“If we want peace, let us work for justice”

People-centered justice lessons from the life and times of Archbishop Desmond Tutu

NYU CIC
NYU CIC
Jan 7 · 4 min read

The sad news of the passing of anti-apartheid and human rights activist, the great Archbishop Desmond Tutu spread across the world on December 26, 2021. The Nobel Laureate’s theological ideology leveraged the African concept of Ubuntu: “I am because you are,” to explore the fundamentals of a healthy social contract.

While we mourn the loss of this Elder, we also celebrate his life, achievements, and teachings. Desmond Tutu’s life is full of lessons and examples of people-centered justice in practice. With the social contract in peril, these are timely examples that can be an inspiration for people working for justice all over the world.

People-centered justice is an encompassing approach to justice that places people and their needs at the core. It requires a deep, consultative understanding of the challenges people face and the context in which they face them. This knowledge in turn, informs appropriate, innovative solutions that are inclusive and impactful.

This blog seeks to commemorate the life and times of Desmond Tutu while highlighting the theory of people-centered justice in practice.

By Themba Mahleka

Kristen Opalinski, CC BY-SA 3.0 <https://creativecommons.org/licenses/by-sa/3.0>, via Wikimedia Commons

Equality is one of the key tenets of people-centered justice. It ensures that no one is discriminated against or left behind by enabling participation in social, economic, and political activity. It guarantees dignity for every man, woman, and child. The “Arch,” as he was affectionately known, fought vehemently for equality and for the abolition of the racist and discriminatory practice of apartheid in his home country, South Africa.

“I wish I could shut up, but I can’t, and I won’t.” — Archbishop Desmond Tutu

He did so fearlessly and became famous for speaking truth to power even in the face of adversity. His outspoken calls for equality caused conflict with the unjust apartheid regime which at a point, effectively banned him from international travel. But even this could not ‘shut him up’. This was because the cause — the fight for equality — was far too important for him and for all South Africans.

“There comes a point where we need to stop just pulling people out of the river. We need to go upstream and find out why they’re falling in.”

People-centered justice is a two-sided coin. It entails effective resolution of people’s justice problems on one hand and, finding innovative ways to prevent justice problems on the other.

The Task Force on Justice found that one of the four areas to focus on when looking for innovative approaches to prevention is the promotion of inclusion and the advancement of human rights, particularly at times of high levels of exclusion and distrust. The Archbishop, throughout his life, fought for human rights and inclusion on multiple levels. As President Barack Obama noted in his tribute, Desmond Tutu was grounded in the struggle for liberation and justice in his own country, but also concerned with injustice everywhere.

“When we can accept both our humanity and the perpetrator’s we can write a new story. One in which we are no longer cast as a victim, but a survivor, even perhaps a hero.”

The Truth and Reconciliation Commission, South Africa’s post-apartheid approach to justice was premised upon evidence-based restoration. Archbishop Tutu was not only a staunch believer in this process, but also its chairperson who navigated the painful and sensitive terrain. The Truth and Reconciliation Commission stands as one of the best-known examples of restorative justice, particularly on the African continent.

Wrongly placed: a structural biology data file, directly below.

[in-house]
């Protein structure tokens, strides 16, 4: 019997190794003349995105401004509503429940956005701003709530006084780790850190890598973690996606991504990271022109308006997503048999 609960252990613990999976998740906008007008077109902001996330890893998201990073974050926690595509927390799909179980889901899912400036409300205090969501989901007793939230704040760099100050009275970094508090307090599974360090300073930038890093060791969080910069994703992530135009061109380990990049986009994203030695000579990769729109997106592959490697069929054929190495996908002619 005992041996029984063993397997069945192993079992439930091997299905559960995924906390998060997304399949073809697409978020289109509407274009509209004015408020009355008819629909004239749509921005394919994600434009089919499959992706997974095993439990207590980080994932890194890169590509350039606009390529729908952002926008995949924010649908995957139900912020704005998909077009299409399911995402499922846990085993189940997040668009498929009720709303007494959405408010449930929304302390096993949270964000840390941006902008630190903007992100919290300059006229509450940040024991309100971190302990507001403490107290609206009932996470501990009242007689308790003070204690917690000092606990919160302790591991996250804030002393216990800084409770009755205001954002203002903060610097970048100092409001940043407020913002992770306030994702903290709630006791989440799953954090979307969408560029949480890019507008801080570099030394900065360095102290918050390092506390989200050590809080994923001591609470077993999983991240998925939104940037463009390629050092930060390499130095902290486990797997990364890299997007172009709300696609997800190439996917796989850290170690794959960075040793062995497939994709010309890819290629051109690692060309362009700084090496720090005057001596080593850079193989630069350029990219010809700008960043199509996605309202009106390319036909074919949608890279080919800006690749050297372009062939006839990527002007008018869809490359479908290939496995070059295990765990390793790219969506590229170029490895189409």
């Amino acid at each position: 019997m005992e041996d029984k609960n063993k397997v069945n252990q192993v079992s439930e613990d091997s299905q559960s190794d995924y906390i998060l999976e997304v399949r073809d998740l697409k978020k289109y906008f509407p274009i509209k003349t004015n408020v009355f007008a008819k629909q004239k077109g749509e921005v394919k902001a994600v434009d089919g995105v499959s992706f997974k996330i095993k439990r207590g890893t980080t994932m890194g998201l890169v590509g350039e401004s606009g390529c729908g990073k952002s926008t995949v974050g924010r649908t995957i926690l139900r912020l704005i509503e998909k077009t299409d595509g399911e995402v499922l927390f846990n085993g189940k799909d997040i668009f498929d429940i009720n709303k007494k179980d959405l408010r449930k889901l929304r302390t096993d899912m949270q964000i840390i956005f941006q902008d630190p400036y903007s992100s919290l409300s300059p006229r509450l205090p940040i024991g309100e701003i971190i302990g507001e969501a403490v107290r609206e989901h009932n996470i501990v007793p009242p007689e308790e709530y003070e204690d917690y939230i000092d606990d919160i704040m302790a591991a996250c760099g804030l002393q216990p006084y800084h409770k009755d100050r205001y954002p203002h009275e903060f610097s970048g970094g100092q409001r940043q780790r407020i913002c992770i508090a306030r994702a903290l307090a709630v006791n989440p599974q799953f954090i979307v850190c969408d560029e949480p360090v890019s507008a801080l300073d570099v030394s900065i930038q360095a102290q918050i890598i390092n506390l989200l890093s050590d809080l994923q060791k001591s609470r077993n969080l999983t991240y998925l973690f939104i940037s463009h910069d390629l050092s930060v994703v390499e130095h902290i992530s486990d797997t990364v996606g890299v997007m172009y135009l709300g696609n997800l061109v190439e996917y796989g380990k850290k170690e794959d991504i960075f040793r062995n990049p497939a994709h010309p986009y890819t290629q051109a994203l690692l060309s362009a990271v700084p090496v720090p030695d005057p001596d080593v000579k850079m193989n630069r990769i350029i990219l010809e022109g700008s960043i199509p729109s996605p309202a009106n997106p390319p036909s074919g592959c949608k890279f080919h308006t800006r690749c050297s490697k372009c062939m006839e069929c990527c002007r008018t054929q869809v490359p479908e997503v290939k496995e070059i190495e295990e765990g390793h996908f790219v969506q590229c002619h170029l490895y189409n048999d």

Reimagining social contracts: A call to put people at the center of justice” — a joint ministerial letter to the UN Secretary-General, notes that transforming justice and placing people at the center is key to reviving the bonds that hold our societies together and to re-establishing trust between people and communities, and governments.

The Truth and Reconciliation Commission is of international importance as its constitution and execution contributes to the body of knowledge of how nations can consider rebuilding their own social contracts following traumatic experiences.

In South Africa, Zulu people say, “umuthi omkhulu uwile” which means that a great tree has fallen. We say a version of this statement in other cultures, in other parts of Africa and it signifies the loss of a great leader or a person of wisdom. Archbishop Desmond Tutu was a gargantuan Tree, a great leader who stood for peace, equality, and justice. For those who are fighting for justice all over the world, his legacy will live forever as an example and reminder, to be steadfast and to always put people at the center.

As he put it, “Let us work to be peacemakers, those given a wonderful share in Our Lord’s ministry of reconciliation. If we want peace, so we have been told, let us work for justice. Let us beat our swords into ploughshares.”

Lala ngoxolo, Muthi omkhulu!

Pathfinders for Peaceful, Just and Inclusive Societies

The Pathfinders are a group of member states, international…

Pathfinders for Peaceful, Just and Inclusive Societies

The Pathfinders are a group of member states, international organizations, global partnerships, and other partners working to accelerate delivery of the SDG targets for peace, justice and inclusion (SDG16+). Hosted by the NYU Center on International Cooperation (CIC).

NYU CIC

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NYU CIC

Pathfinders for Peaceful, Just and Inclusive Societies

The Pathfinders are a group of member states, international organizations, global partnerships, and other partners working to accelerate delivery of the SDG targets for peace, justice and inclusion (SDG16+). Hosted by the NYU Center on International Cooperation (CIC).